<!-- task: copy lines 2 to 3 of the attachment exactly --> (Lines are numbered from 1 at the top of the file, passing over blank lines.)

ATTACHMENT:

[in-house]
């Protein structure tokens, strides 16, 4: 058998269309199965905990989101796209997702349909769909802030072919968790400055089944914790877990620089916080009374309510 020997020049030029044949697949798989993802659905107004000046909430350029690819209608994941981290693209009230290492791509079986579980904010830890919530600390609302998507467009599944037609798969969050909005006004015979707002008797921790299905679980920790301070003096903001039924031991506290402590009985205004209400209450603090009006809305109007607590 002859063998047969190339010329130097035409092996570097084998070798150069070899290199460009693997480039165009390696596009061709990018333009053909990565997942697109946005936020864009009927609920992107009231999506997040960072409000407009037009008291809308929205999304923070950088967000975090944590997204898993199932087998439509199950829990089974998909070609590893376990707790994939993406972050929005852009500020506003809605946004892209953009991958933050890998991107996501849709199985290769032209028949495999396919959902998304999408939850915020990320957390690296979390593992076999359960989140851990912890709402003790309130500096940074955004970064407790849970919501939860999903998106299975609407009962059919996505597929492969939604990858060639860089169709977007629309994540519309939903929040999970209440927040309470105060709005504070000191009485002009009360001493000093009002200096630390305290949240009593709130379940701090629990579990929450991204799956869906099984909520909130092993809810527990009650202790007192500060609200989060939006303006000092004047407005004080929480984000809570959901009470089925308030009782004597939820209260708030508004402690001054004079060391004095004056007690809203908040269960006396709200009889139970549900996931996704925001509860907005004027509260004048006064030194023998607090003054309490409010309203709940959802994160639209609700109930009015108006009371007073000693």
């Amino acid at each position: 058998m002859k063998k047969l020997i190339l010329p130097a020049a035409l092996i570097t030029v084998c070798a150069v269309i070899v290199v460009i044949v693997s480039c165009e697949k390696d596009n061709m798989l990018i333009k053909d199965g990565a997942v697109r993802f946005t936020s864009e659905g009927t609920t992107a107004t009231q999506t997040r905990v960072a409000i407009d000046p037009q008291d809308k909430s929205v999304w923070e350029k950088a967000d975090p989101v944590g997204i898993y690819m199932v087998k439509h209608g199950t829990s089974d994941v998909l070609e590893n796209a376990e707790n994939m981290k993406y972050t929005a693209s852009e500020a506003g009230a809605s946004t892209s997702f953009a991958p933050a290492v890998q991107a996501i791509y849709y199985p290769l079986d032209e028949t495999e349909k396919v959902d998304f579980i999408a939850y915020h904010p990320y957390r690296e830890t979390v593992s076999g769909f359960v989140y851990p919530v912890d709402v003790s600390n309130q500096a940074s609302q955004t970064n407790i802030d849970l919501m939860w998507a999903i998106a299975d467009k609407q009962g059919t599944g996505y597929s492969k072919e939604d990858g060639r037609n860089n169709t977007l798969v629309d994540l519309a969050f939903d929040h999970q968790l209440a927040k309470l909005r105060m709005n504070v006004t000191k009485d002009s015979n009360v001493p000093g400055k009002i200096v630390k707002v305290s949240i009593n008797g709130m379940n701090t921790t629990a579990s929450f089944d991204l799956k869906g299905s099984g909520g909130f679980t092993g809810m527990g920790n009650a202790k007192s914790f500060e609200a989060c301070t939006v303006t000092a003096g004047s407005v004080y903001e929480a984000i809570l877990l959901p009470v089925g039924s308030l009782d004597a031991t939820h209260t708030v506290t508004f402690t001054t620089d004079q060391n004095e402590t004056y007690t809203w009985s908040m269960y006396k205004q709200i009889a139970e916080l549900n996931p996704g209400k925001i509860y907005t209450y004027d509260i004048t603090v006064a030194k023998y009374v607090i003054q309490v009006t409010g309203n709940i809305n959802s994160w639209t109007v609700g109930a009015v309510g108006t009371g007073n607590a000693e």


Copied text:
């Protein structure tokens, strides 16, 4: 058998269309199965905990989101796209997702349909769909802030072919968790400055089944914790877990620089916080009374309510 020997020049030029044949697949798989993802659905107004000046909430350029690819209608994941981290693209009230290492791509079986579980904010830890919530600390609302998507467009599944037609798969969050909005006004015979707002008797921790299905679980920790301070003096903001039924031991506290402590009985205004209400209450603090009006809305109007607590 002859063998047969190339010329130097035409092996570097084998070798150069070899290199460009693997480039165009390696596009061709990018333009053909990565997942697109946005936020864009009927609920992107009231999506997040960072409000407009037009008291809308929205999304923070950088967000975090944590997204898993199932087998439509199950829990089974998909070609590893376990707790994939993406972050929005852009500020506003809605946004892209953009991958933050890998991107996501849709199985290769032209028949495999396919959902998304999408939850915020990320957390690296979390593992076999359960989140851990912890709402003790309130500096940074955004970064407790849970919501939860999903998106299975609407009962059919996505597929492969939604990858060639860089169709977007629309994540519309939903929040999970209440927040309470105060709005504070000191009485002009009360001493000093009002200096630390305290949240009593709130379940701090629990579990929450991204799956869906099984909520909130092993809810527990009650202790007192500060609200989060939006303006000092004047407005004080929480984000809570959901009470089925308030009782004597939820209260708030508004402690001054004079060391004095004056007690809203908040269960006396709200009889139970549900996931996704925001509860907005004027509260004048006064030194023998607090003054309490409010309203709940959802994160639209609700109930009015108006009371007073000693």
């Amino acid at each position: 058998m002859k063998k047969l020997i190339l010329p130097a020049a035409l092996i570097t030029v084998c070798a150069v269309i070899v290199v460009i044949v693997s480039c165009e697949k390696d596009n061709m798989l990018i333009k053909d199965g990565a997942v697109r993802f946005t936020s864009e659905g009927t609920t992107a107004t009231q999506t997040r905990v960072a409000i407009d000046p037009q008291d809308k909430s929205v999304w923070e350029k950088a967000d975090p989101v944590g997204i898993y690819m199932v087998k439509h209608g199950t829990s089974d994941v998909l070609e590893n796209a376990e707790n994939m981290k993406y972050t929005a693209s852009e500020a506003g009230a809605s946004t892209s997702f953009a991958p933050a290492v890998q991107a996501i791509y849709y199985p290769l079986d032209e028949t495999e349909k396919v959902d998304f579980i999408a939850y915020h904010p990320y957390r690296e830890t979390v593992s076999g769909f359960v989140y851990p919530v912890d709402v003790s600390n309130q500096a940074s609302q955004t970064n407790i802030d849970l919501m939860w998507a999903i998106a299975d467009k609407q009962g059919t599944g996505y597929s492969k072919e939604d990858g060639r037609n860089n169709t977007l798969v629309d994540l519309a969050f939903d929040h999970q968790l209440a927040k309470l909005r105060m709005n504070v006004t000191k009485d002009s015979n009360v001493p000093g400055k009002i200096v630390k707002v305290s949240i009593n008797g709130m379940n701090t921790t629990a579990s929450f089944d991204l799956k869906g299905s099984g909520g909130f679980t092993g809810m527990g920790n009650a202790k007192s914790f500060e609200a989060c301070t939006v303006t000092a003096g004047s407005v004080y903001e929480a984000i809570l877990l959901p009470v089925g039924s308030l009782d004597a031991t939820h209260t708030v506290t508004f402690t001054t620089d004079q060391n004095e402590t004056y007690t809203w009985s908040m269960y006396k205004q709200i009889a139970e916080l549900n996931p996704g209400k925001i509860y907005t209450y004027d509260i004048t603090v006064a030194k023998y009374v607090i003054q309490v009006t409010g309203n709940i809305n959802s994160w639209t109007v609700g109930a009015v309510g108006t009371g007073n607590a000693e």